President Obama was re-elected to a second term on Tuesday, providing some insight into the future of defense spending while leaving concerns over budgetary issues intact. At a base line, defense spending under the Obama Administration will likely decline, though not to drastic levels. The President’s 2012 – 2017 defense spending proposal had called for relatively flat defense spending, with a slight decline at a (0.9%) CAGR over the five years.
However, concerns over the near-term effects of the “fiscal cliff” persist. The Administration and Congress have until the end of the year to come to a budget agreement in order to avoid automatic, across-the-board cuts under sequestration. Given the lame duck session and the split Congress, reaching an agreement is far from certain, and both the DoD and the defense industry are preparing for the potential reductions in spending. In a speech on November 5th, DoD acquisition chief Frank Kendall announced that the Pentagon had begun planning for sequestration. However, leaders from both parties have indicated that the “fiscal cliff” negotiations are a priority and that both sides are open to a compromise.
In other news, the defense sector saw two major resignations on Friday, with CIA Director David Petraeus and incoming Lockheed Martin CEO Chris Kubasik both announcing they would leave their posts that afternoon. Petraeus resigned in the wake of an extramarital affair. Kubasik, who was slated to take over the defense contractor from current CEO Bob Stevens, was ousted following an investigation that determined his “close personal relationship” with a subordinate was against the company’s code of ethics. The company announced that Marillyn Hewson will be taking over as CEO on January 1.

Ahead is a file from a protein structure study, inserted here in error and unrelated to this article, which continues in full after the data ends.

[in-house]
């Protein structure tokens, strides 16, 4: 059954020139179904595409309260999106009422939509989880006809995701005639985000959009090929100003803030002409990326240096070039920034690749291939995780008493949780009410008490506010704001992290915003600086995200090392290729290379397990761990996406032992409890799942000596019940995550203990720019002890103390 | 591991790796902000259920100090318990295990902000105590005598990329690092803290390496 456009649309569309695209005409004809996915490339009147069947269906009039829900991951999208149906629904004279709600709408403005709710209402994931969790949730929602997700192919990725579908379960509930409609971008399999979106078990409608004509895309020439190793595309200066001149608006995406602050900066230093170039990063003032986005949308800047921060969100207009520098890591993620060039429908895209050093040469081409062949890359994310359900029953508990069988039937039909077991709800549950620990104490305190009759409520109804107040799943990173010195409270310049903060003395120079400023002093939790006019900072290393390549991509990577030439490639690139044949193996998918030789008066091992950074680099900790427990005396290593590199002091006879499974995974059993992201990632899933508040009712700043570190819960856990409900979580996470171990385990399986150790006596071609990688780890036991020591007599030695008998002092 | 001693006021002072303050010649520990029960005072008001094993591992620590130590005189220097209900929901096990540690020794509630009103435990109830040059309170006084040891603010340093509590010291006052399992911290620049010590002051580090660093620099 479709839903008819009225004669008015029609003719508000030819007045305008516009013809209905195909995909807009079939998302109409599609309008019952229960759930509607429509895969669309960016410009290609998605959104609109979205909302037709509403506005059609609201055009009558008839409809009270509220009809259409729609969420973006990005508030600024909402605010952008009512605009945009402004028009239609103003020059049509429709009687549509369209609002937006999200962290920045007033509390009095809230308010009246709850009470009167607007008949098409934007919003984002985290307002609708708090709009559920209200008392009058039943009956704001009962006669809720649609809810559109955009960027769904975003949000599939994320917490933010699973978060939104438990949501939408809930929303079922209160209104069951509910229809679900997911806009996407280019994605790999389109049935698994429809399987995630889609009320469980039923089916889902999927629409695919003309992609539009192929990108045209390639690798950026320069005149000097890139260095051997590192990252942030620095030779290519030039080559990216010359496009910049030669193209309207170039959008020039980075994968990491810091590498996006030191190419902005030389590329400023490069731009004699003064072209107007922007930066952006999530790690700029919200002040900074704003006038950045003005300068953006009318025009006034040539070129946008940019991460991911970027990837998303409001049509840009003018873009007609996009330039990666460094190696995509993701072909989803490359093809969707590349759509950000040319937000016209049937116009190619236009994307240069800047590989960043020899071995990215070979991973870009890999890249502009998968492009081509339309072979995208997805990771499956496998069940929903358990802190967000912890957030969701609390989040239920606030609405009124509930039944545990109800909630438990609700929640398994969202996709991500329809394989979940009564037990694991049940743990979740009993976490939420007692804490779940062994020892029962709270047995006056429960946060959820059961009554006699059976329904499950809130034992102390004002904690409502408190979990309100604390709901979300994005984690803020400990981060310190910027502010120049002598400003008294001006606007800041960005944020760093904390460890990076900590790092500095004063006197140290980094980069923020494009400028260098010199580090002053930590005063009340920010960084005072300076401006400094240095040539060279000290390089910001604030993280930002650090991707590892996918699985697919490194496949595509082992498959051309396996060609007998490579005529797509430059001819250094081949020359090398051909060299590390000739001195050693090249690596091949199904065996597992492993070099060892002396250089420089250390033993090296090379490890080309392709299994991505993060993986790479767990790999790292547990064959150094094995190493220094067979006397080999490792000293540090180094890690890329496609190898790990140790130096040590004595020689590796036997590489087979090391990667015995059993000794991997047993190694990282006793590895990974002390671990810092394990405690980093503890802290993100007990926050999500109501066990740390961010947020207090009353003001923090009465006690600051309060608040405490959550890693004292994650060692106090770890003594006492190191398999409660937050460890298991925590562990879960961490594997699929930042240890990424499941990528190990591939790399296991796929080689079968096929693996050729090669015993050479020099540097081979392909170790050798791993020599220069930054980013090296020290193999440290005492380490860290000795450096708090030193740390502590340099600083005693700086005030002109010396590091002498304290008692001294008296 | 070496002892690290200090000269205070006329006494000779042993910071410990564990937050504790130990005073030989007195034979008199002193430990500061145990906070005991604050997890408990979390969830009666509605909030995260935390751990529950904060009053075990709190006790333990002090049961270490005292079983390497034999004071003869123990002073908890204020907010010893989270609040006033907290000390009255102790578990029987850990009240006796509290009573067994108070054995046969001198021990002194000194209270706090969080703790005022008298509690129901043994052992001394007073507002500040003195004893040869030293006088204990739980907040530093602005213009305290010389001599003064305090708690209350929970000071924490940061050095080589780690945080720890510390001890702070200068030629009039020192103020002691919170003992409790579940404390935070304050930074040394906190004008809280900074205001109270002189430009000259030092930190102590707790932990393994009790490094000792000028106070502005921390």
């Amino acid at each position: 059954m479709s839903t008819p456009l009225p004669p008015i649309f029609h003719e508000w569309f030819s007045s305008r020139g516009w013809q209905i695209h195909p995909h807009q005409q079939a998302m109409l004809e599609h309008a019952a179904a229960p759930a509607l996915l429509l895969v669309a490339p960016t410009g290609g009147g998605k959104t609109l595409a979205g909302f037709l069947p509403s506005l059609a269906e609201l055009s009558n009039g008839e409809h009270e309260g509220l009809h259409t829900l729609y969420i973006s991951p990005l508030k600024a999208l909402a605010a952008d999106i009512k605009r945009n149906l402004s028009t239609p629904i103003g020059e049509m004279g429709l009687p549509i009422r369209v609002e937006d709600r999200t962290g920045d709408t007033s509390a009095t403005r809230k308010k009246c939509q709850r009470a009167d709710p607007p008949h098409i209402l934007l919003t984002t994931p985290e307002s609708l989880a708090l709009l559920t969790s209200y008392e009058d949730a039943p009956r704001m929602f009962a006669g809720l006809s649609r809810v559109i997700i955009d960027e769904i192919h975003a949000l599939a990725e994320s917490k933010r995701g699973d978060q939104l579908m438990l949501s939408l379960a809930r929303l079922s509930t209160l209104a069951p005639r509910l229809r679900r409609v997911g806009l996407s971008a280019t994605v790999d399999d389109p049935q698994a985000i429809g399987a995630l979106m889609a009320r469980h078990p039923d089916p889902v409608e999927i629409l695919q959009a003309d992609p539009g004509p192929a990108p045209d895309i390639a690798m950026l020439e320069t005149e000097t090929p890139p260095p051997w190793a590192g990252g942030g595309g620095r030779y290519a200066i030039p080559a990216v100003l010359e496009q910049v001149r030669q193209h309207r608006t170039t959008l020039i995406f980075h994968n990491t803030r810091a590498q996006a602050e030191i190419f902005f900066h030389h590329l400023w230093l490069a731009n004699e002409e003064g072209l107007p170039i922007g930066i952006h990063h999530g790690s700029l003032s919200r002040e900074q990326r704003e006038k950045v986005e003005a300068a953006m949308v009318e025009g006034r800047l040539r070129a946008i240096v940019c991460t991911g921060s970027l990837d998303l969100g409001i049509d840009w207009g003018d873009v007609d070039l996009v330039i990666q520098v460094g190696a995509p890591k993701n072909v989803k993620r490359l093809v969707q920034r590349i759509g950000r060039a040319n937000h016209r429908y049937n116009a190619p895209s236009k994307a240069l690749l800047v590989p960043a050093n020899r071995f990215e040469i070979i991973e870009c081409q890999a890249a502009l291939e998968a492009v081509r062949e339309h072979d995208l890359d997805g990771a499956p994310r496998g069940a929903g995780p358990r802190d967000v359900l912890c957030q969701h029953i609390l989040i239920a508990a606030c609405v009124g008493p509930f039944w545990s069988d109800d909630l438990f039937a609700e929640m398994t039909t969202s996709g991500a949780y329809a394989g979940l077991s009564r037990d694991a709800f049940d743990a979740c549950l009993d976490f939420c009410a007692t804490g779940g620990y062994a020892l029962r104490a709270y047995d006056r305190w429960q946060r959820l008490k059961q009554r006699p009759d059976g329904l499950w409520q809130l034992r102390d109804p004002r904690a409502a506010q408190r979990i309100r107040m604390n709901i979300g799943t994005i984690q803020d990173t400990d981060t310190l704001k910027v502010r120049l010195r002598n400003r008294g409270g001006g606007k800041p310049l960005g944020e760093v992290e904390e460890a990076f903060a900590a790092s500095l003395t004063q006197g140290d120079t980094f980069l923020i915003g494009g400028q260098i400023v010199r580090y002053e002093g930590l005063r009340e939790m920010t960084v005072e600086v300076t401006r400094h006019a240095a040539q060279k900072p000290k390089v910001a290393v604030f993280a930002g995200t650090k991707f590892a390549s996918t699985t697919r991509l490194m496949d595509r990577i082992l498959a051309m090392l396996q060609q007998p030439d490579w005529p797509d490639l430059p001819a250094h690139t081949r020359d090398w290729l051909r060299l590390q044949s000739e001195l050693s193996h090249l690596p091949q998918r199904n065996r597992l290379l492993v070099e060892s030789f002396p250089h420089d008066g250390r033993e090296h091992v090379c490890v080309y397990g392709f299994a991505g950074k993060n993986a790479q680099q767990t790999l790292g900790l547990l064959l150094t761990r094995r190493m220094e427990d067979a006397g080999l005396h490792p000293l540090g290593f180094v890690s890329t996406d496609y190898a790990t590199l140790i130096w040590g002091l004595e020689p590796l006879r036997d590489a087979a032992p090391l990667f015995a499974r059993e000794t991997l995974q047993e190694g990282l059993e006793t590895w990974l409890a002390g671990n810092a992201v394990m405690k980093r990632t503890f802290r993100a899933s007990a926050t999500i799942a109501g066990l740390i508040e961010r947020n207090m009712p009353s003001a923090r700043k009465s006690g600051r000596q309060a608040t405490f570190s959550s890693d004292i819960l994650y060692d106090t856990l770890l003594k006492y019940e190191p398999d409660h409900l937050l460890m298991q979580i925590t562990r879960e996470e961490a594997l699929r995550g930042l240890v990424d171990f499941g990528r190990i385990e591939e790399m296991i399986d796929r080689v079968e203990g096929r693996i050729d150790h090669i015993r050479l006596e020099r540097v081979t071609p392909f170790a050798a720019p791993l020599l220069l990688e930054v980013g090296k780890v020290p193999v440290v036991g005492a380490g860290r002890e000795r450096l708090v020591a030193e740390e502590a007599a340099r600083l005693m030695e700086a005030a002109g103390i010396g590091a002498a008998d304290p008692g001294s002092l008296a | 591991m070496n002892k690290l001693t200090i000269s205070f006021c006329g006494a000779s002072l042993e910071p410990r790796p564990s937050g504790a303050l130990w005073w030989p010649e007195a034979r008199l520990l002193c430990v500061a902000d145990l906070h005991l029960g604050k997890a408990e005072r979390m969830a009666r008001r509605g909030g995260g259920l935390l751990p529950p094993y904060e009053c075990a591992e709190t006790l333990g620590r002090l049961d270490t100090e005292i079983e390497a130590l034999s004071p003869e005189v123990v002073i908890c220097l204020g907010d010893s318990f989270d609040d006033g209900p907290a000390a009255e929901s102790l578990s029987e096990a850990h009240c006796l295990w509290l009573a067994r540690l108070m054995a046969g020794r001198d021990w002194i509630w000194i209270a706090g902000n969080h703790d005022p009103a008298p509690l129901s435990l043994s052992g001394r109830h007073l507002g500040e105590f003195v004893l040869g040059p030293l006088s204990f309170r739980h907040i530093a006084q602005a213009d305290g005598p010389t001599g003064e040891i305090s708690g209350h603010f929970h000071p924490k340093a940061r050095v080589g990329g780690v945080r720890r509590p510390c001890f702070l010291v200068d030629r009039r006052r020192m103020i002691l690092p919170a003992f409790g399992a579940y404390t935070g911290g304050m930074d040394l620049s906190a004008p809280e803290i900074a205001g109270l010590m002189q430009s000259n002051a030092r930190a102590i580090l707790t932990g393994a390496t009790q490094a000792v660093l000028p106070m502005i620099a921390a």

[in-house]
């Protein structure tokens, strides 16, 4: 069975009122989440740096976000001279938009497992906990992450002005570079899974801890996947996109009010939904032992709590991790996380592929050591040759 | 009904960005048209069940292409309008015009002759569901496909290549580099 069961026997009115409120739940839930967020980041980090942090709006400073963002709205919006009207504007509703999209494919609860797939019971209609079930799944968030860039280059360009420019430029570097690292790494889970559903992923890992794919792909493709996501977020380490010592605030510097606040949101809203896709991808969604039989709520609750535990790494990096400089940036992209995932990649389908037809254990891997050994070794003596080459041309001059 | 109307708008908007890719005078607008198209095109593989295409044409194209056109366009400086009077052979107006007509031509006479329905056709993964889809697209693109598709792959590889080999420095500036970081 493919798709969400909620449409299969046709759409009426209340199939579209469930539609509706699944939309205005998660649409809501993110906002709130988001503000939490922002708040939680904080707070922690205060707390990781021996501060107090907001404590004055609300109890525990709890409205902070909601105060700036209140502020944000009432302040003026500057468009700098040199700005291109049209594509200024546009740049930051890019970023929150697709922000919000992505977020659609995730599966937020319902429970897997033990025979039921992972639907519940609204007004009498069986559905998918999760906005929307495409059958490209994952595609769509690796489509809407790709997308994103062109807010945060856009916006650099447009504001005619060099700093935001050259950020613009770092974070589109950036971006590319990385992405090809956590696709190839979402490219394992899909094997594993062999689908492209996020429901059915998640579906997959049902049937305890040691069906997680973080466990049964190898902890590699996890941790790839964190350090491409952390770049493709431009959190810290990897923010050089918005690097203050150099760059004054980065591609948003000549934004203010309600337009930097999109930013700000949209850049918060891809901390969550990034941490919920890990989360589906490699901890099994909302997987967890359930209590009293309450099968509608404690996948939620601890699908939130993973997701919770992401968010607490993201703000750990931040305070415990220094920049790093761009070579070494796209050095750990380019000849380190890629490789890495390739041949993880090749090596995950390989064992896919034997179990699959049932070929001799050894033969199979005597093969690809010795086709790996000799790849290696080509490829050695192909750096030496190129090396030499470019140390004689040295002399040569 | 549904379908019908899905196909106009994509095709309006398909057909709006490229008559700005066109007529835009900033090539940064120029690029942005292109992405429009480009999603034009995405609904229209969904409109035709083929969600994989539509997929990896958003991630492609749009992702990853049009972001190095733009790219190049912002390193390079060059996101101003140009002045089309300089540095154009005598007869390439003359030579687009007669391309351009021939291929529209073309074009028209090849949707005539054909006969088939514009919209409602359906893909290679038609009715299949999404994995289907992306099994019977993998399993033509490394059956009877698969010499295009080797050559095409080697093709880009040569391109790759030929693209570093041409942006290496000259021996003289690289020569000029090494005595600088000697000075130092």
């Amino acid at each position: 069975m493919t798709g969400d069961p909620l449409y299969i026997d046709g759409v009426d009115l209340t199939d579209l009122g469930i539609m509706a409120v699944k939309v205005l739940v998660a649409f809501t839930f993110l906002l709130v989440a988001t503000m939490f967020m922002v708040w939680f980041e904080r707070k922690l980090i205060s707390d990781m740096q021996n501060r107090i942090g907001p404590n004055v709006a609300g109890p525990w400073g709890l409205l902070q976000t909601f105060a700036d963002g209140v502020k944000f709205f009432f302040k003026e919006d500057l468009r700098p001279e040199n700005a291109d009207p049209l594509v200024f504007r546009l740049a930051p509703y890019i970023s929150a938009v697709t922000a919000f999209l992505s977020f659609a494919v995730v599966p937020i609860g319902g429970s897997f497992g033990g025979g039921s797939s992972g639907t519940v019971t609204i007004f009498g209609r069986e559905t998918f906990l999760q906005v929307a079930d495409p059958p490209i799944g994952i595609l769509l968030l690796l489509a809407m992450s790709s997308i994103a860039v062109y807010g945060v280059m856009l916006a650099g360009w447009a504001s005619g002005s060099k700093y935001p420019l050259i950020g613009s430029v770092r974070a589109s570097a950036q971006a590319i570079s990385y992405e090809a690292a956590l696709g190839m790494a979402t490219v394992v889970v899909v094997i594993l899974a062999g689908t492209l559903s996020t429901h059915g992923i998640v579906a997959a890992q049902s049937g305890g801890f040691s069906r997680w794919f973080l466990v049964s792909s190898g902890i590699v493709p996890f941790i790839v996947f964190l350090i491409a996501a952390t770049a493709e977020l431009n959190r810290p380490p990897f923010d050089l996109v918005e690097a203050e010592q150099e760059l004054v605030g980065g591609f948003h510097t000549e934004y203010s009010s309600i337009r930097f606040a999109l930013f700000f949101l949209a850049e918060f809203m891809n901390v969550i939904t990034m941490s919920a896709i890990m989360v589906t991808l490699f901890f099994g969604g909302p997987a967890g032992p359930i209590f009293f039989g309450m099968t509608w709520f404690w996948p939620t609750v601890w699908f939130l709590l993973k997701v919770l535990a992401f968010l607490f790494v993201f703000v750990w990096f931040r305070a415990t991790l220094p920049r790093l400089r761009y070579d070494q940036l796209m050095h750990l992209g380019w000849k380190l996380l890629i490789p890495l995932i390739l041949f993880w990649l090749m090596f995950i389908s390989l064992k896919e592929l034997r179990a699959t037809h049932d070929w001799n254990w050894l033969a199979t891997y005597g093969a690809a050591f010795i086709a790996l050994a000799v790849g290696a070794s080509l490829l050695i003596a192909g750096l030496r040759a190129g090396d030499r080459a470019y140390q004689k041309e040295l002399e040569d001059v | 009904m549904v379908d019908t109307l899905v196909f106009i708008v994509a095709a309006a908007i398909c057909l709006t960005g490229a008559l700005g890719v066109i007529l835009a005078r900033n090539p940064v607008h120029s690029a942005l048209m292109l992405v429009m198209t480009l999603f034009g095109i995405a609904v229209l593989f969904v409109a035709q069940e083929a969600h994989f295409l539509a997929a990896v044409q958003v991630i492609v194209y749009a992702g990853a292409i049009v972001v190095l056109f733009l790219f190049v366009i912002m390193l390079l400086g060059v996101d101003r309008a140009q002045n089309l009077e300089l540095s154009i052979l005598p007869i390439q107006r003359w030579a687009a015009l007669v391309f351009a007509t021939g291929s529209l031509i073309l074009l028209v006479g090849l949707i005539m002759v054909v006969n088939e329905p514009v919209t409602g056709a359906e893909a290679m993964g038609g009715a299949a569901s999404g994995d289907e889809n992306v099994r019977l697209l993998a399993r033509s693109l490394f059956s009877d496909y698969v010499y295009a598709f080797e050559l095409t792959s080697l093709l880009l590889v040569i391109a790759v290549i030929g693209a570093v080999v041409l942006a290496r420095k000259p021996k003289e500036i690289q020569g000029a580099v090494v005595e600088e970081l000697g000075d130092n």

Computer Sciences Corporation (Up 13.2%) – Shares were up for the week after the company announced earnings and issued updated FY13 guidance on Tuesday. It reported $0.58 EPS for the quarter, beating analyst expectations of $0.49. CSC provided FY13 EPS guidance of $2.30 – $2.50 per share, compared to consensus estimates of $2.29.
Chemring Group Plc (Down 12.9%) – Shares were down for the week following Carlyle’s announcement that it will not be submitting an offer for the company. The negotiations, originally announced on August 17th and extended twice, were overshadowed by a series of profit warnings issued by Chemring as well as a management shakeup late last month.
Kratos Defense & Security Solutions (Down 17.3%) – Shares were down for the week following the company’s earnings announcement on Thursday, which met EPS estimates of $0.18, but fell short of Net Income from Continuing Operations estimates of a $2.9m loss with an announced loss of $4.4m.
Thales Group has agreed to acquire Gentex Visionix, a provider of helmet mounted displays and motion tracking systems for defense and aerospace applications, for an undisclosed amount. The acquisition gives Thales the ability to offer highly capable HMD technology within the market, enhancing its ability to support warfighters with increased situational awareness.